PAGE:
Friday, August 8, 2008

Music for Life

Dentist surgery
Dr. Ng asked me what sort of music I would like to listen to prior to commencement of dental surgery at his clinic Hoi Ping Road some 22 years ago. He selected the music I requested and turned up the volume control on his Mark Levinson and it was then time to commence with the removal of my badly positioned growing wisdom teeth. He later told me that playing a piece of the patients favorite music during dental surgery was an effective way to reduce the pain and associated symptoms with the operation.
There have been extensive studies undertaken on how music can improve milk yields in dairy cattle; and possibly improve the quality of beef by broadcasting music in the cattle sheds. It has also been suggested that music can increase the size and quality of fruit crops.
So how can music affect the human body? According to research reported at the American Society of Hypertension meeting in New Orleans; listening to half hour of music each day may significantly lower your blood pressure.

To test this hypothesis, a selected group of 48 adults aged between 45-70, who were taking medication to control mild hypertension, took part in the study. Of these, 28 listened to 30 minutes of “rhythmically homogenous” classical, Celtic or raga music daily while practicing slow, controlled breathing exercises, the remaining 20 participants, serving as the control group, made no changes to their daily routine.
Blood pressure readings taken after one and four weeks from the start of the study showed that systolic blood pressure- the top number in the blood pressure reading; had dropped significantly to those participants listen to music. In contrast, the control group exhibited only small, non-significant reduction in blood pressure.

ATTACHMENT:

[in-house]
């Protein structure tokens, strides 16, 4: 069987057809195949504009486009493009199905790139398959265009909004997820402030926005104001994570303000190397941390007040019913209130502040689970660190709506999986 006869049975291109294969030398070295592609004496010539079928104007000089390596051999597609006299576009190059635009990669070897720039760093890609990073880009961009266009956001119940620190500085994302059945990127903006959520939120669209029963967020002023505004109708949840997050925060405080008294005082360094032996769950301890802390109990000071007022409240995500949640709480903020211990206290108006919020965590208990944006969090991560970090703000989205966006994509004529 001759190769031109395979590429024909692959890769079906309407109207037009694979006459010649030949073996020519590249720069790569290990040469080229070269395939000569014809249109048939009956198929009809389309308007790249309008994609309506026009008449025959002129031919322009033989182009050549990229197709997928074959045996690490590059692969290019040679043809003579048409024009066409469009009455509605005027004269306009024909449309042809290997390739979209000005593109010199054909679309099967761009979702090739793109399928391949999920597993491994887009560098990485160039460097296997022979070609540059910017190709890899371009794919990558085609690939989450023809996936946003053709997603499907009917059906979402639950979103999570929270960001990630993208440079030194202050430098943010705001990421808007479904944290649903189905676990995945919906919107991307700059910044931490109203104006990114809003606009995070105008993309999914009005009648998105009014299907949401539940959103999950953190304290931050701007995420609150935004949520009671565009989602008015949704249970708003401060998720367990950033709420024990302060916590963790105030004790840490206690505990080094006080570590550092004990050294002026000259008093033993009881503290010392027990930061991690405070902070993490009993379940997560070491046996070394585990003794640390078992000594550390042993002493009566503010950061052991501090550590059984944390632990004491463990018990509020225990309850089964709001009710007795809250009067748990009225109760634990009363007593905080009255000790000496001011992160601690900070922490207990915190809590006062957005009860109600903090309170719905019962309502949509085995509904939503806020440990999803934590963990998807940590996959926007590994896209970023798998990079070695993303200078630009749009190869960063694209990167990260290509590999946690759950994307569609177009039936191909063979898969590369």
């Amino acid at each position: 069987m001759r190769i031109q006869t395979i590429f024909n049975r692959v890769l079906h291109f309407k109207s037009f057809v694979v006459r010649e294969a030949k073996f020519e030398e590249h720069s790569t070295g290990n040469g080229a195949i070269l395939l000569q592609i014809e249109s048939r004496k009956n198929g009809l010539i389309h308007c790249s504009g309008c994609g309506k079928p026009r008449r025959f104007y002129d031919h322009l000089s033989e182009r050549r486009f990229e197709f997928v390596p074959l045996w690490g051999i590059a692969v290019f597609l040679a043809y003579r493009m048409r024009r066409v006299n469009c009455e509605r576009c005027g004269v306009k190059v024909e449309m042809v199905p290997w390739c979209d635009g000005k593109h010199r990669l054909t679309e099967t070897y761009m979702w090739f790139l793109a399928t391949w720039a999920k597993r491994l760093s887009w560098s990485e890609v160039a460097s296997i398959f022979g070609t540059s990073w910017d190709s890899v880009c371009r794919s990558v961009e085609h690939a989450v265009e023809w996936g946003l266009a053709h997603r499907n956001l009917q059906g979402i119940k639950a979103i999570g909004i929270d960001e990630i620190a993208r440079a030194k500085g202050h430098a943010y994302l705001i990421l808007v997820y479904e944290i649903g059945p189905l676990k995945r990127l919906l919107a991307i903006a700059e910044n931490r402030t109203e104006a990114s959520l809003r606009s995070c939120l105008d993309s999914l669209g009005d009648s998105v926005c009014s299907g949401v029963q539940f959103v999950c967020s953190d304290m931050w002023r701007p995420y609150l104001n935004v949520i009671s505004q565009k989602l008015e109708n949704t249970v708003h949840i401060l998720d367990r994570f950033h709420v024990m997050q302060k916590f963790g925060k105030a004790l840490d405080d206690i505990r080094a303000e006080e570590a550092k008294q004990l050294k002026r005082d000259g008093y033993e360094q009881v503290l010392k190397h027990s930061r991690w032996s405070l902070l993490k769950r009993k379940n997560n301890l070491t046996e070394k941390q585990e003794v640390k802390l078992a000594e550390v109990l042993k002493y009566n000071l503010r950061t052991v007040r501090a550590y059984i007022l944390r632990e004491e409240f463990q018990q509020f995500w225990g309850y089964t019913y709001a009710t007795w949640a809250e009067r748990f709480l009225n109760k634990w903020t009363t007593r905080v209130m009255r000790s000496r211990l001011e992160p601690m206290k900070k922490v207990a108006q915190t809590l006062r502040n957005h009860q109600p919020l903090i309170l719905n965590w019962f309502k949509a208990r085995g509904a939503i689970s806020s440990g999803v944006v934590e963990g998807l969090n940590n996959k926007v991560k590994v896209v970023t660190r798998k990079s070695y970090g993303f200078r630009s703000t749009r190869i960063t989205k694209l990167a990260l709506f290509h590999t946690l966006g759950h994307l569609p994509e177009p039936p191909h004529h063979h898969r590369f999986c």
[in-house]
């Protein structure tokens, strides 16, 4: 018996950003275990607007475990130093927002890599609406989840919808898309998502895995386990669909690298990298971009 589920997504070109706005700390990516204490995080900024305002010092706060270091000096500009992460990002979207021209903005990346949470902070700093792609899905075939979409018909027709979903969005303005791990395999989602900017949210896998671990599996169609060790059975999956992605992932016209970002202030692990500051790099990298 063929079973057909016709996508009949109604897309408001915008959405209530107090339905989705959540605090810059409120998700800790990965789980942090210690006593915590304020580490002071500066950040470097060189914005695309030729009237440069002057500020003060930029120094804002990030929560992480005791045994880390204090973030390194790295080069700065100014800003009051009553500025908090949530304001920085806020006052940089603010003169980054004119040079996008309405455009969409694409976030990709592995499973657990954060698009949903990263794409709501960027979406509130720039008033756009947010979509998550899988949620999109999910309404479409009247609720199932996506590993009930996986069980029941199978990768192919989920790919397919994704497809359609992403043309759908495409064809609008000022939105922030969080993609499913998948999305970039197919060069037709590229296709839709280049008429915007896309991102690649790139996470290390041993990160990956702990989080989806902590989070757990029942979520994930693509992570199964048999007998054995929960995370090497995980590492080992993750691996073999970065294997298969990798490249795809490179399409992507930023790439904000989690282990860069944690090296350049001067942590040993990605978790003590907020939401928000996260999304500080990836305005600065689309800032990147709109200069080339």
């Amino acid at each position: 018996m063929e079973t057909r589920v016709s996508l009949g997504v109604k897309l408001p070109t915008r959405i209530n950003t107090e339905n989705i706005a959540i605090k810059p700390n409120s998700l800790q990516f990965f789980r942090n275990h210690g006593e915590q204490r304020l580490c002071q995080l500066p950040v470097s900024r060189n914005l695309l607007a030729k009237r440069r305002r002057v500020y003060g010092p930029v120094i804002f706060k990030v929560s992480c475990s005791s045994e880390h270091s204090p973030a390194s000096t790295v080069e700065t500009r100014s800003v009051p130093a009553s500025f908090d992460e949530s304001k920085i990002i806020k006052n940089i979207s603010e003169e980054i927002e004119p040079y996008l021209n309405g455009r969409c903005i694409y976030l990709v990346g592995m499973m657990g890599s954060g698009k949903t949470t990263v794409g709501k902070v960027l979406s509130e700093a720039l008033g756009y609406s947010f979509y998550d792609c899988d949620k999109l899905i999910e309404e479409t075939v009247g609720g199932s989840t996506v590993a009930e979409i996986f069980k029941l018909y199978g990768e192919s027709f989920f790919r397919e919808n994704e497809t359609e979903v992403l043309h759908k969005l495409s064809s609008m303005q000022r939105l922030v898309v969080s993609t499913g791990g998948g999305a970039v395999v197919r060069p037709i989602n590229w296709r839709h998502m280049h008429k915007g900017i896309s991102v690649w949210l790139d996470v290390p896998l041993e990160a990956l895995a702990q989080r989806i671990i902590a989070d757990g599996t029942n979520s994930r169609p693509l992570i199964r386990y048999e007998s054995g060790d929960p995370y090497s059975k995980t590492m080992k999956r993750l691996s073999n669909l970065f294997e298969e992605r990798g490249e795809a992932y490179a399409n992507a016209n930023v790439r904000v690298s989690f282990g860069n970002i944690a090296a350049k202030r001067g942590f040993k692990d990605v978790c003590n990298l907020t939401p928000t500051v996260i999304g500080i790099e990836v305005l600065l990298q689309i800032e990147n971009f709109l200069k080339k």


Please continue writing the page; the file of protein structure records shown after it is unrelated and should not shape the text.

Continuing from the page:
There is no prejudice in the type of music chosen as different people have different taste in music appreciation.

An unconfirmed report states that the heavy metal and rock and roll music can actually kill a plantation; whereas music of the classical category can actually help to stimulate bigger and more beautiful flowers.

The Effects of Music
Even though the term music therapy is fairly new in modern society, the concept and practice of using music to assist the healing process can be traced back to antiquity. One particularly interesting example, from our earlier history has been written about the Russian Envoy Count Kayserling. The Count suffered with miserable insomnia and to help him with his problem, he asked Johann Goldberg, a local musician to play for him at night.

The Count had informed Bach about his terrible problems with sleeplessness and had asked Bach to compose some music that might help him relax and get to sleep. Goldberg seized his harpsichord and played the music composed for the Count by Johann Sebastian Bach..

Soon Goldberg was playing the music Bach had composed for the Count’s to help him with his insomnia. The Count arranged for Goldberg to have rooms nearby so that he could call on his services when required. The Count was so happy with the beneficial effects of this music that he rewarded Bach generously . Today this music is known as the Goldberg Variations.

Music and Mood
Think about any scary movie that you have ever seen i.e jaws! And consider the most frightening part of that movie. Try to imagine the same scene without music. What happens to the movie? Suddenly it becomes far less frightening. The dramatic music creates the mood of fear. Music creates the mood for many settings. People who create the “atmosphere” of a movie are very aware of the powerful effect of music.